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Feuer, Trutanich waste no time in gearing up for L.A. city attorney runoff

City Atty. Carmen Trutanich signals he's going to continue his campaign's combative stance to try and keep his post. Mike Feuer, who came in first in the primary, keeps up his own pointed criticisms.

March 06, 2013|By Jean Merl, Los Angeles Times
  • Unofficial returns from Tuesday's municipal primary showed Carmen Trutanich, left, with 30% of the vote, compared with Mike Feuer's nearly 44%.
Unofficial returns from Tuesday's municipal primary showed Carmen…

On the morning after he became the top vote-getter in a bruising, four-candidate contest for Los Angeles city attorney, former lawmaker Mike Feuer got up early Wednesday and hit the phones, already campaigning for the May runoff against incumbent Carmen Trutanich.

"This is the time to seize this momentum and carry it forward," Feuer said after unofficial returns from Tuesday's municipal primary showed him with almost 44% of the vote to Trutanich's 30%. Two other candidates, private attorneys Greg Smith and Noel Weiss, finished with 17% and nearly 7%, respectively.

Trutanich said Wednesday he was "very excited" by the vote and predicted he would overcome the 14-point deficit in the weeks ahead.

"Everybody had somewhat written us off," he said of his late, rocky start after a poor showing in the county district attorney race last year. "This shows if you stay focused and work hard, you'll get the job done."

Trutanich said he would continue to make an issue of a "no-win, no-pay" contract between Feuer and his campaign consultant that critics say hides the true cost of the campaign from voters. The Feuer campaign said it had vetted the arrangement with the City Ethics Commission in advance.

In a statement Wednesday, campaign spokesman John Schwada invoked Trutanich's come-from-behind win in 2009, when the first-time candidate shocked observers by defeating then-Councilman Jack Weiss, a close ally of Mayor Antonio Villaraigosa, in a runoff. And he echoed some of the themes Trutanich has sounded during the primary, including assertions he has saved taxpayers money by winning jury verdicts and favorable lawsuit settlements, and that he has the courtroom experience (as a former deputy district attorney and the head of a private law firm) he said is needed to be an effective city attorney.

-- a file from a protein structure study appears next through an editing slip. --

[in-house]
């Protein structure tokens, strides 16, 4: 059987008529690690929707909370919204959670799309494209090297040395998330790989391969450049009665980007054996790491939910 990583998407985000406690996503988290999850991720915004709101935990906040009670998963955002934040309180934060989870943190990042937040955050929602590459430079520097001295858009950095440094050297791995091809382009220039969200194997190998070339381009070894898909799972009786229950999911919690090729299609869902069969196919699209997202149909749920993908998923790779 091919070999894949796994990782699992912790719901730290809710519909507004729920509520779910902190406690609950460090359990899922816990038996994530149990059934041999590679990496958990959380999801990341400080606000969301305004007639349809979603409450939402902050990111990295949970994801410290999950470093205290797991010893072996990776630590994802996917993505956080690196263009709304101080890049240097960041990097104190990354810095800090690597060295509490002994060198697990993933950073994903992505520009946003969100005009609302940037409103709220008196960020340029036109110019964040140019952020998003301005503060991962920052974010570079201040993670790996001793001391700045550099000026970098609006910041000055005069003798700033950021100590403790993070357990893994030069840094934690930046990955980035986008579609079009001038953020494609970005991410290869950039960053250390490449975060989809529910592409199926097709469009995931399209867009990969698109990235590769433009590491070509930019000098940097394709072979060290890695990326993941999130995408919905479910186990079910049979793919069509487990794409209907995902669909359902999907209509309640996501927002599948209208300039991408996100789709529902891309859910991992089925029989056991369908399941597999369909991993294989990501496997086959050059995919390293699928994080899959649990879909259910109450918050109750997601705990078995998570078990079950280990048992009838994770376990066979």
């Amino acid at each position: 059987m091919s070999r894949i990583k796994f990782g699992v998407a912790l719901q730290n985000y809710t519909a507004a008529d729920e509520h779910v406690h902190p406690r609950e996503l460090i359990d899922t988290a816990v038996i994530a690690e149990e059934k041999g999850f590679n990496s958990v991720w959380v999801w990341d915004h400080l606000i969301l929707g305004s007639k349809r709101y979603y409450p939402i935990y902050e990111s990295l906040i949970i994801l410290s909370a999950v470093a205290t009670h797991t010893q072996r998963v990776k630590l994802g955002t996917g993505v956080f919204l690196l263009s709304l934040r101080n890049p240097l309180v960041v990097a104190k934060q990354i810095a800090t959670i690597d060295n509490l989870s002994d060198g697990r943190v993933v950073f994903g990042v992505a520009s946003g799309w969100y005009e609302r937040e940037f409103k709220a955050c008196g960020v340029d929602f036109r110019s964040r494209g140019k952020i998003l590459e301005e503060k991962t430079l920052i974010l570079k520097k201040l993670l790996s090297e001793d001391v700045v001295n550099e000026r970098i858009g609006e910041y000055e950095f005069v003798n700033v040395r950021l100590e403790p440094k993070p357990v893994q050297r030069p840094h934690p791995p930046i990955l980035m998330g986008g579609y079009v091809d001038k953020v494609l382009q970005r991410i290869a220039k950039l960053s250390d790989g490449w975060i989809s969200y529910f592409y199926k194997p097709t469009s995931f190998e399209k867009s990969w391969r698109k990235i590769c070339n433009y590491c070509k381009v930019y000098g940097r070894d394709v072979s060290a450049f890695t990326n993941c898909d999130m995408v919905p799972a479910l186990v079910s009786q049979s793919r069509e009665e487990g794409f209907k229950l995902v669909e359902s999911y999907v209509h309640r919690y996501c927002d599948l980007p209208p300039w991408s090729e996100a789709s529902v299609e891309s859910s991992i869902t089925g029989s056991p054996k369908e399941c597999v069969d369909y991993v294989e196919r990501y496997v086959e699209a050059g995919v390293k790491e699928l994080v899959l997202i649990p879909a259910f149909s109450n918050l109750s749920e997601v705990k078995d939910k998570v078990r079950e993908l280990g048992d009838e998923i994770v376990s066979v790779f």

The statement signaled that Trutanich plans to keep up his campaign's combative stance in the weeks ahead. "He's a real prosecutor, a real trial lawyer, not a Sacramento politician posing as a prosecutor," it said.

Trutanich, 61, from the port community of San Pedro, got into the race late and throughout much of the primary he found himself on the defensive over his broken promise to serve two full terms as city attorney before seeking another office.

Feuer, 54, got an early start and raised almost twice as much money as Trutanich. Feuer also lined up a long, varied list of supporters, from top Democratic officeholders to neighborhood council presidents and individuals. He said the backing demonstrates the depth of his support.

Feuer, who lives on the city's Westside, said he wants to focus on his record as a one-time City Council member and state assemblyman and his ideas for improving neighborhood safety. He said he would use the office to work collaboratively with the mayor, city controller and council members to help "solve the problems that matter most." He again criticized Trutanich's priorities for the office, saying the incumbent cared more about going after ticket scalpers than he did about curbing gun violence.

Both candidates suffered personal setbacks during the campaign. In early December, Feuer was hospitalized in intensive care for several days after a truck reportedly ran a red light and crashed into his Prius. On Saturday, Trutanich's mother, Esther Trutanich, 91, died, leading him to cancel campaign appearances during the hectic weekend before the primary.

Feuer came close to winning the city attorney post years earlier. In 2001, when he was a councilman, he narrowly finished first in the primary but lost the general election to Rocky Delgadillo, 52% to 48%.

Although the city post is officially nonpartisan, party affiliation can sometimes be a factor in tight races in this strongly Democratic city. Feuer is a Democrat; Trutanich is a former Republican who is currently unaffiliated with a political party.

jean.merl@latimes.com

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